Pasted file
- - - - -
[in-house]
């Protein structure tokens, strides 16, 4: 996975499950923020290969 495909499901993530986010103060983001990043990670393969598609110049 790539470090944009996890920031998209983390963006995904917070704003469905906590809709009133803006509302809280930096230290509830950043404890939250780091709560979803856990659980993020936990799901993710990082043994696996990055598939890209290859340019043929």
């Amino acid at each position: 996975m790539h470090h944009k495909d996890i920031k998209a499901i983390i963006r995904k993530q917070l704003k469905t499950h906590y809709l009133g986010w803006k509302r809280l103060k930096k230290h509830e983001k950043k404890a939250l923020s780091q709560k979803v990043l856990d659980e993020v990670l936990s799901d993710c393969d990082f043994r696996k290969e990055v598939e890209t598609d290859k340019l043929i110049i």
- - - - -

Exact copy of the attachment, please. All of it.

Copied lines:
[in-house]
């Protein structure tokens, strides 16, 4: 996975499950923020290969 495909499901993530986010103060983001990043990670393969598609110049 790539470090944009996890920031998209983390963006995904917070704003469905906590809709009133803006509302809280930096230290509830950043404890939250780091709560979803856990659980993020936990799901993710990082043994696996990055598939890209290859340019043929």
């Amino acid at each position: 996975m790539h470090h944009k495909d996890i920031k998209a499901i983390i963006r995904k993530q917070l704003k469905t499950h906590y809709l009133g986010w803006k509302r809280l103060k930096k230290h509830e983001k950043k404890a939250l923020s780091q709560k979803v990043l856990d659980e993020v990670l936990s799901d993710c393969d990082f043994r696996k290969e990055v598939e890209t598609d290859k340019l043929i110049i």